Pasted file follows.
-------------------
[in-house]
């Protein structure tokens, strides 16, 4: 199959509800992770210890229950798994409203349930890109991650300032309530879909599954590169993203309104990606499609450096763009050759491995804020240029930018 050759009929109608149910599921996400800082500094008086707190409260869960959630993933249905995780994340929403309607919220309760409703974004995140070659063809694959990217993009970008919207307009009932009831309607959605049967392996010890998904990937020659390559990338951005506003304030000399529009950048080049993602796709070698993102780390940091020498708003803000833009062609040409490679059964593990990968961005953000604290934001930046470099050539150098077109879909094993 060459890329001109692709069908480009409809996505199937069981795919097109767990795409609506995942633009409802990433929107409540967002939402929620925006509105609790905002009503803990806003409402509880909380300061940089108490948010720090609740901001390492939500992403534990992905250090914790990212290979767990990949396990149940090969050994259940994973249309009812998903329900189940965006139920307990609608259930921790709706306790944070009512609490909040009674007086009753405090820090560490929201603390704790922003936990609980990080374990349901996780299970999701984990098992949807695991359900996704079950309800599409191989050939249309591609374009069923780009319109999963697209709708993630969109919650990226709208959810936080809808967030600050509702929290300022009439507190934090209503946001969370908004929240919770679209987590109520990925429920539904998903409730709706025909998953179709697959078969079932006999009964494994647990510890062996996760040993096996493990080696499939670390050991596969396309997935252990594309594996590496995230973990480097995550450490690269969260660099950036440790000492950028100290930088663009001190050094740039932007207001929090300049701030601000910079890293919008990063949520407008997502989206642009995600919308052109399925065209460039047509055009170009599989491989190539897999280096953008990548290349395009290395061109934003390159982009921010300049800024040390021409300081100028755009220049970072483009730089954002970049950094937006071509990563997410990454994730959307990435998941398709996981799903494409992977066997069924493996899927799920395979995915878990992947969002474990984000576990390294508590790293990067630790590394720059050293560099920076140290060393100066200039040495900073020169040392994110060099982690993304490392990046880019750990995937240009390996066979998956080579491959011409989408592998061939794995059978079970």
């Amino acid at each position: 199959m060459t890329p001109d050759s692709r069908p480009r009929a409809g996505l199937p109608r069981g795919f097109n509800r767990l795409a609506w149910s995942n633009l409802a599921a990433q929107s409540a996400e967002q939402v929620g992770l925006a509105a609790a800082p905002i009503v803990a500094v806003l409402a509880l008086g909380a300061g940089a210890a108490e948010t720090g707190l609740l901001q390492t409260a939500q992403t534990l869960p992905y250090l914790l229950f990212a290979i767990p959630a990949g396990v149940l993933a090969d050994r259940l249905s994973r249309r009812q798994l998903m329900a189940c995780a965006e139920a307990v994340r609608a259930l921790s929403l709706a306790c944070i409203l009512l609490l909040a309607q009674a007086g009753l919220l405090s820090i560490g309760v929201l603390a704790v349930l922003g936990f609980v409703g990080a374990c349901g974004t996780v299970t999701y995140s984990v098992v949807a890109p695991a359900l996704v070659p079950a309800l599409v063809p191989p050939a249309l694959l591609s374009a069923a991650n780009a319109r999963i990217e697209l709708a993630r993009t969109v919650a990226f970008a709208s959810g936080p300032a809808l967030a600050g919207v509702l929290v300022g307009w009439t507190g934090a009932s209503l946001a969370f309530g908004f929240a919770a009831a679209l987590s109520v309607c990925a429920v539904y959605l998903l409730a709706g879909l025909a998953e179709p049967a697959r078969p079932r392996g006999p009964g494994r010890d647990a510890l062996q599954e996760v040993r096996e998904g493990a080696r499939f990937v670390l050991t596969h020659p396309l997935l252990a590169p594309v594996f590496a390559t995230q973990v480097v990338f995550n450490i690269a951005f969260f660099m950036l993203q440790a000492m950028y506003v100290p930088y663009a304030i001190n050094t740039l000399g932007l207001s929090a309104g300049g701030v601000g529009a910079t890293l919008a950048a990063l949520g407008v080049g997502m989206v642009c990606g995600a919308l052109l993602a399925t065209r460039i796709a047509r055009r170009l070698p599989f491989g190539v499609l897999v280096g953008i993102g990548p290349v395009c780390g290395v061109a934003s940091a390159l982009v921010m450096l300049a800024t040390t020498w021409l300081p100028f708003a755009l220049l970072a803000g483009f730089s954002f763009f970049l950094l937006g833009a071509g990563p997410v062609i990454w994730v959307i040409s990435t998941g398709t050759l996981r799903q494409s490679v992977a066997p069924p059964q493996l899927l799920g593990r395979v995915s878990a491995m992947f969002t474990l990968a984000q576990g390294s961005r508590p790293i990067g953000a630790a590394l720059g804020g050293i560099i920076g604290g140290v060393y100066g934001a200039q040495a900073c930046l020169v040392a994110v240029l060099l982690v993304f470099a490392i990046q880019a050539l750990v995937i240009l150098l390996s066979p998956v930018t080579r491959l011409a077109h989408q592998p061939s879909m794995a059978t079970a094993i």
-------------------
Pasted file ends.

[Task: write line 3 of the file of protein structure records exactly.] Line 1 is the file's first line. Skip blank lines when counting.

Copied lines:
């Amino acid at each position: 199959m060459t890329p001109d050759s692709r069908p480009r009929a409809g996505l199937p109608r069981g795919f097109n509800r767990l795409a609506w149910s995942n633009l409802a599921a990433q929107s409540a996400e967002q939402v929620g992770l925006a509105a609790a800082p905002i009503v803990a500094v806003l409402a509880l008086g909380a300061g940089a210890a108490e948010t720090g707190l609740l901001q390492t409260a939500q992403t534990l869960p992905y250090l914790l229950f990212a290979i767990p959630a990949g396990v149940l993933a090969d050994r259940l249905s994973r249309r009812q798994l998903m329900a189940c995780a965006e139920a307990v994340r609608a259930l921790s929403l709706a306790c944070i409203l009512l609490l909040a309607q009674a007086g009753l919220l405090s820090i560490g309760v929201l603390a704790v349930l922003g936990f609980v409703g990080a374990c349901g974004t996780v299970t999701y995140s984990v098992v949807a890109p695991a359900l996704v070659p079950a309800l599409v063809p191989p050939a249309l694959l591609s374009a069923a991650n780009a319109r999963i990217e697209l709708a993630r993009t969109v919650a990226f970008a709208s959810g936080p300032a809808l967030a600050g919207v509702l929290v300022g307009w009439t507190g934090a009932s209503l946001a969370f309530g908004f929240a919770a009831a679209l987590s109520v309607c990925a429920v539904y959605l998903l409730a709706g879909l025909a998953e179709p049967a697959r078969p079932r392996g006999p009964g494994r010890d647990a510890l062996q599954e996760v040993r096996e998904g493990a080696r499939f990937v670390l050991t596969h020659p396309l997935l252990a590169p594309v594996f590496a390559t995230q973990v480097v990338f995550n450490i690269a951005f969260f660099m950036l993203q440790a000492m950028y506003v100290p930088y663009a304030i001190n050094t740039l000399g932007l207001s929090a309104g300049g701030v601000g529009a910079t890293l919008a950048a990063l949520g407008v080049g997502m989206v642009c990606g995600a919308l052109l993602a399925t065209r460039i796709a047509r055009r170009l070698p599989f491989g190539v499609l897999v280096g953008i993102g990548p290349v395009c780390g290395v061109a934003s940091a390159l982009v921010m450096l300049a800024t040390t020498w021409l300081p100028f708003a755009l220049l970072a803000g483009f730089s954002f763009f970049l950094l937006g833009a071509g990563p997410v062609i990454w994730v959307i040409s990435t998941g398709t050759l996981r799903q494409s490679v992977a066997p069924p059964q493996l899927l799920g593990r395979v995915s878990a491995m992947f969002t474990l990968a984000q576990g390294s961005r508590p790293i990067g953000a630790a590394l720059g804020g050293i560099i920076g604290g140290v060393y100066g934001a200039q040495a900073c930046l020169v040392a994110v240029l060099l982690v993304f470099a490392i990046q880019a050539l750990v995937i240009l150098l390996s066979p998956v930018t080579r491959l011409a077109h989408q592998p061939s879909m794995a059978t079970a094993i």